A hard SUP board from Kona is also designed so that we are much closer to the water surface than we can do on an inflatable board. A hard board is also lower and thus more stable in the water. All in all, this makes a hard SUP board glide easier and is generally more stable than an inflatable SUP board and can therefore be paddled in all water and weather conditions and handle heavier packing better.

However, inflatable SUP boards have many other benefits. In addition to the fact that we can in principle take them everywhere and that they take up minimal space to store, they are also significantly lower in price compared to a hard composite board. In addition, they also withstand blows and shocks better. If we want, we can also leave the inflatable board inflated when we use it often during certain periods, in order to avoid inflating it every time we use it.

Other equipment to think about


Safe SUP

The single most important safety feature in SUP is a restraint, so-called leash. Your SUP board is your primary buoyancy aid and the leash means that you always have your board close to you on the water. An inflatable SUP board is caught extra easily by the wind and makes the board drift away quickly if you happen to fall in.

A spiral-shaped and elastic leash, so-called coil is preferable if you are not going to surf with the board in breaking waves. Then a straight model for surfing is a better alternative. With a coil leash that is attached to the board in front of the standing surface and under one of your knees, you avoid stepping on it and also the risk dragging in the water while paddling. The leash is your lifeline, so always check that it is complete and working. Therefore, feel free to change the leash every year to be safe.

Fin and function

In addition to the board and the paddle, the third most important part of our equipment is the fin. A SUP fin is mainly there to strengthen the board's properties and to help us stay the course and to be able to steer the board in waves and wind.

The fin is especially important for inflatable SUP boards as it is much more difficult to use the edges of an inflatable board to steer with. With a little practice, we can paddle a hard SUP board without fins, which is also an effective way to learn foot control.

The slope of the SUP fin, the so-called fin. "rake" is also very important. With more inclination, the risk of seagrass etc getting stuck when we paddle decreases, while a more upright fin instead provides increased lateral stability.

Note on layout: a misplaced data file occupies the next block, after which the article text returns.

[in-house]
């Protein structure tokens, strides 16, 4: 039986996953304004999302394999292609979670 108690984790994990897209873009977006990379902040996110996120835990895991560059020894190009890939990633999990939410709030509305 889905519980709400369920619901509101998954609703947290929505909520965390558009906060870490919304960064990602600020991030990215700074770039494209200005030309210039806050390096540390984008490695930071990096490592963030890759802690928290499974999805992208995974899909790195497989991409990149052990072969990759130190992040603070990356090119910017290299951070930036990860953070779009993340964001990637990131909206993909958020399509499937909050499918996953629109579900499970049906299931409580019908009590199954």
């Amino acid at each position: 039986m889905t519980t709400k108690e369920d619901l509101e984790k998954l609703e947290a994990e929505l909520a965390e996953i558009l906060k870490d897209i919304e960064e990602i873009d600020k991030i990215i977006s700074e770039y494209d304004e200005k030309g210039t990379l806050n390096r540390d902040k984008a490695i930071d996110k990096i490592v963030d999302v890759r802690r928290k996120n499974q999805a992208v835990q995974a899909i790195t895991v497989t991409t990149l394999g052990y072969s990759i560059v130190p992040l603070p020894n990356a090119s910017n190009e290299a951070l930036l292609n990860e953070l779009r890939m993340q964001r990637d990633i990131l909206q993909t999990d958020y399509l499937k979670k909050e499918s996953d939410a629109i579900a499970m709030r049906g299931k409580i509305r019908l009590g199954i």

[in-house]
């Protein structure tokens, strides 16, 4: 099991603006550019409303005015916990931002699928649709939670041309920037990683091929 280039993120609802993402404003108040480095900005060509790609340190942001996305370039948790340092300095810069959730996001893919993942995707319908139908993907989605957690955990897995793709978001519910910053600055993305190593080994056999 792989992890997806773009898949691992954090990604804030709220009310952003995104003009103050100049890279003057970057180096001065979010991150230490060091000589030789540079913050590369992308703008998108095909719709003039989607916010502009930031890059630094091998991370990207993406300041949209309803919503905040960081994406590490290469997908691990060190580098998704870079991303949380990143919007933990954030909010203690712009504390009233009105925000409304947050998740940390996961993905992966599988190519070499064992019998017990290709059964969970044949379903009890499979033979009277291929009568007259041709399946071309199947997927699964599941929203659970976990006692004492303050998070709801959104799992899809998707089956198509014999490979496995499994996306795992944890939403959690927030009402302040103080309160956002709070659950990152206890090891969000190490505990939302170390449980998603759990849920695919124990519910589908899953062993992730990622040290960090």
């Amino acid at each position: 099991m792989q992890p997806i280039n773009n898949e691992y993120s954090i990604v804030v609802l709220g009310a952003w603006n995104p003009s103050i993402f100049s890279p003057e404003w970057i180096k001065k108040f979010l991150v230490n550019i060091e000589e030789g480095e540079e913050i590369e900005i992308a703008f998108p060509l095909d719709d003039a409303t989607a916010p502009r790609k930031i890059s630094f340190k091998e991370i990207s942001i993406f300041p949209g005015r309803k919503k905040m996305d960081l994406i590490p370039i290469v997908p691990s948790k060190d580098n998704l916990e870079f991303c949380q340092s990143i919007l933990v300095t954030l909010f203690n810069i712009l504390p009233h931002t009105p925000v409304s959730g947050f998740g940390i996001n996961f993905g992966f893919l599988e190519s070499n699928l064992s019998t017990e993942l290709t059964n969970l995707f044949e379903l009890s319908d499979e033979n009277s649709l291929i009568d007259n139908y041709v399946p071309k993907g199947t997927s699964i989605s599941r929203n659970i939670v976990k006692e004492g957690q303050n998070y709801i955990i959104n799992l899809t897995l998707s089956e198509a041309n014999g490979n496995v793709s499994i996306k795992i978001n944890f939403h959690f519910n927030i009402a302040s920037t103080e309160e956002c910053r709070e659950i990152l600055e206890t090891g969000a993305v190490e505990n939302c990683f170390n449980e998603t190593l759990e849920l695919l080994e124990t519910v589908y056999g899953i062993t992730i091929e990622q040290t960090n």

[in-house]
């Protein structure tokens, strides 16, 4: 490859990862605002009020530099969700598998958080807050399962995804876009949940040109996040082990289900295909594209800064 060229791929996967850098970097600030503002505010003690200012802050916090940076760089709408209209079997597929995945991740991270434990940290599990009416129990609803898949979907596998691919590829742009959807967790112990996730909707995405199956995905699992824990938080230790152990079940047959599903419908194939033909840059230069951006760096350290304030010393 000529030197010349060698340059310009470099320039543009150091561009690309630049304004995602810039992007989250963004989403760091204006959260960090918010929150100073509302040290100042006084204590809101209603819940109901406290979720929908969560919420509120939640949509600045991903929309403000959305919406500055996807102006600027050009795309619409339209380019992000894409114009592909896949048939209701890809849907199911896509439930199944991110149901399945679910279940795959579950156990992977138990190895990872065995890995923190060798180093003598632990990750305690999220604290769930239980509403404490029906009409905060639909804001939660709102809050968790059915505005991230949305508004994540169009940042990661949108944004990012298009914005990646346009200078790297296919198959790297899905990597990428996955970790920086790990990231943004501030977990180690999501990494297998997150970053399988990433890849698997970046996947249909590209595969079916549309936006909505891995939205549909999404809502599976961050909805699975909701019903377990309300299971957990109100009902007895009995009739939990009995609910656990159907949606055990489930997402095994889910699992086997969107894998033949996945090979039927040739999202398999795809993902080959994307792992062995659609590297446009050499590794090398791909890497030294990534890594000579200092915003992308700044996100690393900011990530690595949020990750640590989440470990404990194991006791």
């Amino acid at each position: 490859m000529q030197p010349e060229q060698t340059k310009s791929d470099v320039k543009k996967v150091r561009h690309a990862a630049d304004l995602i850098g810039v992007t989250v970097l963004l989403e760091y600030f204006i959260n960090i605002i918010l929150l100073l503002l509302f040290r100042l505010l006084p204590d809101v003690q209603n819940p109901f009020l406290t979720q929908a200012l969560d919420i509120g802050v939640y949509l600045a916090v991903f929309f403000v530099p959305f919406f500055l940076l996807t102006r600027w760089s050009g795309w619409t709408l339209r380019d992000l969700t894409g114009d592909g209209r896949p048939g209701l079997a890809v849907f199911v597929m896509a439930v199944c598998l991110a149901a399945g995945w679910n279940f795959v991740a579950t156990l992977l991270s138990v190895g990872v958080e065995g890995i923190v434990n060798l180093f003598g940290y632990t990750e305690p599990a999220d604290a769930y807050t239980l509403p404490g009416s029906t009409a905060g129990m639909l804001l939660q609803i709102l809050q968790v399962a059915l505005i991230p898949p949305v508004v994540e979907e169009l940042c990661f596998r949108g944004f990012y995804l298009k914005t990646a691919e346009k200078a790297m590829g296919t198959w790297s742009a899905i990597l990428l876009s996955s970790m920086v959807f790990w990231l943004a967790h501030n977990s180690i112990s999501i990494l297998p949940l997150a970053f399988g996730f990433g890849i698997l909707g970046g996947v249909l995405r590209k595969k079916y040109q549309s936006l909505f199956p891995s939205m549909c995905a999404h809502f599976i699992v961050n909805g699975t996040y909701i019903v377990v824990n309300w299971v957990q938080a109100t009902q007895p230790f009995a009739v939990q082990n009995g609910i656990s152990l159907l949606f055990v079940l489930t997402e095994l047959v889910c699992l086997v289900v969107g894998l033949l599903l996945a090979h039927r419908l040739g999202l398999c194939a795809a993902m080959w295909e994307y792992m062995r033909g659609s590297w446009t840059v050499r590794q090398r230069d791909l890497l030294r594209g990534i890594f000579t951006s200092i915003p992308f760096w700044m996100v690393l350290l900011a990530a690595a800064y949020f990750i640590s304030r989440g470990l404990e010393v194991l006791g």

For more serious training and competition, there are lots of fins with different properties. What determines the function of a SUP fin is i.a. its surface, material, depth, base length, angle (rake), flex and foil. It is important here that the fin is adapted to our own SUP board and the conditions we are to paddle in. The paddling technique we use also plays a role here. With the wrong type of fin, there is a great risk that the built-in properties of the SUP board are ignored.

Care and storage of our SUP board

Regardless of whether we have an inflatable or a hard SUP board, it lasts longer and retains its glide better if we wash it with fresh water and detergent after a long period of use. We should also avoid storing the board in strong sunlight as the UV radiation causes the material to age and fade faster.

To minimize wear on the valve when we release the air from our inflatable SUP board, it is a good idea to press the valve down gently at the beginning until the pressure has decreased. For long-term storage, a dark and relatively cool place with an even temperature is preferable. It is also good if the board is completely dry when we put it away. This reduces the risk of mold or other coatings forming on the board until we use it again.

Even a hard SUP board retains its function longer if it is not out in the sun for too long. If we still need to have the board lying in the sun for several hours, it is good if we then open the valve screw. This reduces the pressure in the board when the air inside the board is heated. The same applies if, for example, we are to fly with a hard SUP board or at times when the pressure conditions can vary greatly. However, we must not forget to screw in the valve screw again before use as otherwise there is a risk that we get water into the board.

All hard SUP boards from Kona have a so-called GoreTex valve that is self-regulating and then we do not have to think about this. If we store our board in a case, it is good if we also leave a gap to ventilate out moisture and condensation.

Clothes according to weather (and water)

SUP is an activity and form of training that we can run all year round. As long as there is no ice, we can SUP. Slowly gliding on calm water in snowfall is something meditative and peaceful that we can warmly recommend.